While no two tornadoes are the same, there are certain conditions that are required for their formation. A tornado's development can be described by a sequence of distinct phases.
There are two important aspects needed in the formation of a tornado, geography and rotation. The formation and life cycle of tornadoes can be explained in a series of stages:
Sunshine heats the ground causing convection and an upward movement of air referred to as a thermal. As the ground temperature increases, moist air rises and meets cold, dry air above it.
The warm air rises forming low level shallow cumulus clouds which become trapped under the layer of warm, dry air and eventually form into the heavier and denser cumulonimbus clouds (also known as a thunder cloud).
At this stage is the dust- whirl stage which results in light debris being twisted and lifted from the ground, the development of a funnel cloud also occurs here.
This stage can be referred to as the organizing stage where the funnel cloud descends and becomes stronger.
As the strong wind currents move through the cloud from opposite directions, they cause rapid changes in speed and direction, referred to as wind shear. As the winds travel higher, they begin to rotate and as the spiral tightens, the winds become increasingly violent.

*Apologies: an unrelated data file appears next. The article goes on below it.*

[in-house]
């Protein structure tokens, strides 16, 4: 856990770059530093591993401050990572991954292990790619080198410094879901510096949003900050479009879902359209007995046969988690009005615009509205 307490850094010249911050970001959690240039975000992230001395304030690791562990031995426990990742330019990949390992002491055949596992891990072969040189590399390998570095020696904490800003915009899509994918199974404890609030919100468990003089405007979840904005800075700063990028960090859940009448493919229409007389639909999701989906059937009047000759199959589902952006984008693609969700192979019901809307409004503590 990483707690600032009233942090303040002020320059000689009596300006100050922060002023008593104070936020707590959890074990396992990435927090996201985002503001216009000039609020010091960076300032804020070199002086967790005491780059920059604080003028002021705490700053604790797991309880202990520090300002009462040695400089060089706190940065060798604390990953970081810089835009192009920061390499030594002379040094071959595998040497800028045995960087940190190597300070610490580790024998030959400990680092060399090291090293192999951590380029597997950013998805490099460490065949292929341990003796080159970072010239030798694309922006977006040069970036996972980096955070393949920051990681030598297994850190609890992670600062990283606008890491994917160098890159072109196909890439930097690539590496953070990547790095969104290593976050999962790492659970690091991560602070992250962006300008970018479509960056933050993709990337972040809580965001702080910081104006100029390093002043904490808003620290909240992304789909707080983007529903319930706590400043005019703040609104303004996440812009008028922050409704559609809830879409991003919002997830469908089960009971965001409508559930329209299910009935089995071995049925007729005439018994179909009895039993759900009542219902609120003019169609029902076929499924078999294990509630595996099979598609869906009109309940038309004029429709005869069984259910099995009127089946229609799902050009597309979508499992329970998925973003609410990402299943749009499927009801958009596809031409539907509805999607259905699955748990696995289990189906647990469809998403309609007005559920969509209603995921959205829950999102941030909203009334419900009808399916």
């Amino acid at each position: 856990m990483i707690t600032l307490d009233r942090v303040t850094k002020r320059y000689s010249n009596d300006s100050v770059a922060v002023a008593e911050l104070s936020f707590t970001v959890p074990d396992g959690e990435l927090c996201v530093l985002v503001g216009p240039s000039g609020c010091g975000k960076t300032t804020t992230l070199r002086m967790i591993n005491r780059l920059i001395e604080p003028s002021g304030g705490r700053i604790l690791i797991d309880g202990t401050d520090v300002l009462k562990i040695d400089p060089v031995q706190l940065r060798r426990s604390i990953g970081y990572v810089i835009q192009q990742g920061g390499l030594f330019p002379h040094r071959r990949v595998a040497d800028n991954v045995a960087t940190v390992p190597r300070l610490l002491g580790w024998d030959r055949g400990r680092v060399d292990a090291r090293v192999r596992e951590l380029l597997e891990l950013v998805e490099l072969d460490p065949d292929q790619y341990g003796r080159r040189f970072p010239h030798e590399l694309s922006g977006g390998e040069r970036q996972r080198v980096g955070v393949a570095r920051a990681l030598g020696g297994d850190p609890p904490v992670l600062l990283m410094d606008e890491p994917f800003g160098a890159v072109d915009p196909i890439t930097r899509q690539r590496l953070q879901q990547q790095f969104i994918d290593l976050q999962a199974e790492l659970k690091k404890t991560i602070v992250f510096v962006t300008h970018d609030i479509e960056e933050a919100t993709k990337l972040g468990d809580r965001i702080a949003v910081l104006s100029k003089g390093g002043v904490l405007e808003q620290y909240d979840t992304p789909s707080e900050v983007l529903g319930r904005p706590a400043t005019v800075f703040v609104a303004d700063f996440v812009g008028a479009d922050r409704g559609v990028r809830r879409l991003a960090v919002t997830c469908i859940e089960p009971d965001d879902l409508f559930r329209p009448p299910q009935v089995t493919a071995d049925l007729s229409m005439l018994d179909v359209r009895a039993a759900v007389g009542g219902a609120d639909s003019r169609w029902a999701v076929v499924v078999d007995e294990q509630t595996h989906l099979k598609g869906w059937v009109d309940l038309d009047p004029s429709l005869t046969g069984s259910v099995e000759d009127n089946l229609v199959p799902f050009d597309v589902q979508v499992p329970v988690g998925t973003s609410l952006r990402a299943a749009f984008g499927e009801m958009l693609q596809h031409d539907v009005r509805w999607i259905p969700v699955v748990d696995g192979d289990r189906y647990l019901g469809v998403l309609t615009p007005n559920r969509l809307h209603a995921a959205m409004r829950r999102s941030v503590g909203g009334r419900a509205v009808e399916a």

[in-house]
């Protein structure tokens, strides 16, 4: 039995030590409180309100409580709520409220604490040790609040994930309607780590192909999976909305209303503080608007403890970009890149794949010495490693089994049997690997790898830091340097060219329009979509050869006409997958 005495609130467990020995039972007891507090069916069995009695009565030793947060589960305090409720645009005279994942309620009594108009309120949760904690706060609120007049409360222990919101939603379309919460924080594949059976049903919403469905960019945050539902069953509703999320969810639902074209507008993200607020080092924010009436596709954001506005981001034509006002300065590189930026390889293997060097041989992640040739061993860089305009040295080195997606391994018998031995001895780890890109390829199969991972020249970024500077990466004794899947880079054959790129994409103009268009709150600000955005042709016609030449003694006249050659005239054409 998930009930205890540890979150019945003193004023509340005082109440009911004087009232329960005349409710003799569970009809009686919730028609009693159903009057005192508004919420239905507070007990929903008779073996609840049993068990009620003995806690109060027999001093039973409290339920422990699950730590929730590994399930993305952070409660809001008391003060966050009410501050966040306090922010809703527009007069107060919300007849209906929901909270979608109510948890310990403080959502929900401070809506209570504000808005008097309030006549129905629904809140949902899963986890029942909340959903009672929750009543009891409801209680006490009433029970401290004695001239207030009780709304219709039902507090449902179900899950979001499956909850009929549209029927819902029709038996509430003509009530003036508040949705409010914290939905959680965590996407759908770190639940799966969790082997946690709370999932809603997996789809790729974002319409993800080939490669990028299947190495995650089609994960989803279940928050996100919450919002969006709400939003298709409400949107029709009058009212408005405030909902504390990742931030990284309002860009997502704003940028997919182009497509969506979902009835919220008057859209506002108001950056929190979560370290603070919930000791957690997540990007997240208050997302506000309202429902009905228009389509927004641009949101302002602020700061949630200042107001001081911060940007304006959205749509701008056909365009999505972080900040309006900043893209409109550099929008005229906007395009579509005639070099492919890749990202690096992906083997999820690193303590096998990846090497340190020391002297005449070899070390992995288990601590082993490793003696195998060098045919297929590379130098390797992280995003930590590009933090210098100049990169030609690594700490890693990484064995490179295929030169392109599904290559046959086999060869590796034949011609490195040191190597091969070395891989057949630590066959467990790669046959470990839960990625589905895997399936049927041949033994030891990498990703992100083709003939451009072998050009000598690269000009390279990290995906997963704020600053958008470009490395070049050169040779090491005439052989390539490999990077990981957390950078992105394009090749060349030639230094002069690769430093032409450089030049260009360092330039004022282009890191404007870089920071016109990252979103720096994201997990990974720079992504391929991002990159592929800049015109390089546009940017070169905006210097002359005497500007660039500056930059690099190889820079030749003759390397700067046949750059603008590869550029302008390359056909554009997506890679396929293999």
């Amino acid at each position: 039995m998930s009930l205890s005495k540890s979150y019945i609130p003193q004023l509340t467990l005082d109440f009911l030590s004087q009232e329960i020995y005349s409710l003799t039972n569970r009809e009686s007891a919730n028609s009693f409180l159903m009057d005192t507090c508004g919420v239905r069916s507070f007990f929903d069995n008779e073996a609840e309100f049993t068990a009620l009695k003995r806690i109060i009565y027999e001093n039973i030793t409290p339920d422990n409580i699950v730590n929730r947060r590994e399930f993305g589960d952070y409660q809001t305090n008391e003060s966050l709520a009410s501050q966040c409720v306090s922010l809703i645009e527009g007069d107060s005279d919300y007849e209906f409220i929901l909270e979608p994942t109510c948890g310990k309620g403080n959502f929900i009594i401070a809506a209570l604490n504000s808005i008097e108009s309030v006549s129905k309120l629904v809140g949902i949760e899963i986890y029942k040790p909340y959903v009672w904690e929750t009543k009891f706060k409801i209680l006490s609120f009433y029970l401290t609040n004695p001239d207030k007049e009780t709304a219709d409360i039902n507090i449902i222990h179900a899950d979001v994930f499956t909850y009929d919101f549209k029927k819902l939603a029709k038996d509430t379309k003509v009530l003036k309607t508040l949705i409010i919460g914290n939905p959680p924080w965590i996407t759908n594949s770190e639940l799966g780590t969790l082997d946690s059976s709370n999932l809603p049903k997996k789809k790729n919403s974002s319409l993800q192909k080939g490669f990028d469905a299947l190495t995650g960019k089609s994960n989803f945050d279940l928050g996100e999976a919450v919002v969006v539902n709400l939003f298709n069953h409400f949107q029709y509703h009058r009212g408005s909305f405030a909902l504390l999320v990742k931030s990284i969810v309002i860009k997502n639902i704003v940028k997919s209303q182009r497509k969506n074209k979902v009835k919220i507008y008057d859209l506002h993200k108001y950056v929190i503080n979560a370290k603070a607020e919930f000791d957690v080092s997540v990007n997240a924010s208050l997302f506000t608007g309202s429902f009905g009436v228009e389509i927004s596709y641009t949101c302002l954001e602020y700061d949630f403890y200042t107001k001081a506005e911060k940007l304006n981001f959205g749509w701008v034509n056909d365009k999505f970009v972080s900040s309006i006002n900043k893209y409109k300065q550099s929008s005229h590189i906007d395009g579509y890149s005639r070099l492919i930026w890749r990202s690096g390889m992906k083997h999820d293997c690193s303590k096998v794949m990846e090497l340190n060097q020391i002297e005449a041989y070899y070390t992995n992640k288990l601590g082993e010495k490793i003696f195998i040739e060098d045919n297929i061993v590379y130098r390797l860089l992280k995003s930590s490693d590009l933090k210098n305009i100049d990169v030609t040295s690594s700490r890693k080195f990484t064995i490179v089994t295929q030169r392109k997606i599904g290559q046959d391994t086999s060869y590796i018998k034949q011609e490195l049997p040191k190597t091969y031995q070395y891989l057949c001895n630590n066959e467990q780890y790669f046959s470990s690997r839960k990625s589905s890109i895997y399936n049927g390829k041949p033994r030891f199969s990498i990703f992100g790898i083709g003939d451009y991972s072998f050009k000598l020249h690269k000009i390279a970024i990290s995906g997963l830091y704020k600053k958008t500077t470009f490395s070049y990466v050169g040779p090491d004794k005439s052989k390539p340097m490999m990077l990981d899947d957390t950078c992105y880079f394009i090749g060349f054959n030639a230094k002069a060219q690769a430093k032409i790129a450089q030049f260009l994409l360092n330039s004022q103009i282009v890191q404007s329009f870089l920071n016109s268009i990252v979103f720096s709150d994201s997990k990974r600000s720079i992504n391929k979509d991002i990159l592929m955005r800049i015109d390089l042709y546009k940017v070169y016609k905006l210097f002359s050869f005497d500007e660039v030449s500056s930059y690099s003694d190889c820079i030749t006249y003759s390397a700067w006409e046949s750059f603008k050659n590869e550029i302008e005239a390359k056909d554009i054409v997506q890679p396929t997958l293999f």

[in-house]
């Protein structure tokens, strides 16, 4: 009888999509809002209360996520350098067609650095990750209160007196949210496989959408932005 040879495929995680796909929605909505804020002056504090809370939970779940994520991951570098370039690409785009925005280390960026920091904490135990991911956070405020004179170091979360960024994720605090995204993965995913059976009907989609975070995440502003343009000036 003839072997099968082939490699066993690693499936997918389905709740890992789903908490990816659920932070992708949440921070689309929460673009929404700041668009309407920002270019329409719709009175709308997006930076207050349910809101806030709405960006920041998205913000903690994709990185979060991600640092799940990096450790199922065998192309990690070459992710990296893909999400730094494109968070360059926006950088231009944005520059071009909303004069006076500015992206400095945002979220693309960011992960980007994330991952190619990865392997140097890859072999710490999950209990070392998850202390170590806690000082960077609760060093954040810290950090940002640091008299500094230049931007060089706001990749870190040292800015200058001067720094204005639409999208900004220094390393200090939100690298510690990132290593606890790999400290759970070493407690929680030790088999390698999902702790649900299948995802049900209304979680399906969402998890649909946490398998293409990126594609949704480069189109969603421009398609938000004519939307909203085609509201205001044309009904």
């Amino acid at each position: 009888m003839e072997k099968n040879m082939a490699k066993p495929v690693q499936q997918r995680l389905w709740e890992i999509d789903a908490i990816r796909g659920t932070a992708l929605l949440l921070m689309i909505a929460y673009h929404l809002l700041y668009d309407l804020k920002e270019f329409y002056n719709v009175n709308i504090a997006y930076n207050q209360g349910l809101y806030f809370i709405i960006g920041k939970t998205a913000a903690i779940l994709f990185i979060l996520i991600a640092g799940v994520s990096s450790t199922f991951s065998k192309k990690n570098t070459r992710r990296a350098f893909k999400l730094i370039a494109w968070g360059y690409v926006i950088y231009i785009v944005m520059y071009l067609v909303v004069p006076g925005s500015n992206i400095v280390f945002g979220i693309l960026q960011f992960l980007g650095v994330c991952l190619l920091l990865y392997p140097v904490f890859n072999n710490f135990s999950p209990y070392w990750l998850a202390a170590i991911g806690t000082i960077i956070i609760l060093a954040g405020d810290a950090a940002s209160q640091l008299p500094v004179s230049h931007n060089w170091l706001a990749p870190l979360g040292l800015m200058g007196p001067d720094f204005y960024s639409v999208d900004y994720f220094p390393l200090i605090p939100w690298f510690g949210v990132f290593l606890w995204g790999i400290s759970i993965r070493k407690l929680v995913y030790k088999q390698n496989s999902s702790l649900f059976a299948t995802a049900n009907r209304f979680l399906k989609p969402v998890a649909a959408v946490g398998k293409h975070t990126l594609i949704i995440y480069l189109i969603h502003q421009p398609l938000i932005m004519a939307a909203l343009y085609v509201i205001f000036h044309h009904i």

Thunderstorms commonly form in late afternoon and contribute to the rotation and formation of a supercell. A supercell is characterised by a large scale rotation of a strong updraft.
The updraft eventually spirals down to reach land and narrows resulting in a faster rotation. The rotating updraft reaches towards the ground as a funnel cloud but only becomes classified as a tornado when it reaches ground.
This is the mature stage and can be when the most damage occurs during the tornado due to the funnel cloud being at its widest and of a near- vertical angle.
At the end of the life cycle of a tornado, the tornado begins to shrink and the funnel becomes tilted and eventually diminishes, conditions are still dangerous throughout this stage. The tornado then enters the decay stage in which it weakens in width resulting in an eventual break up.
Last updated: 26 July 2013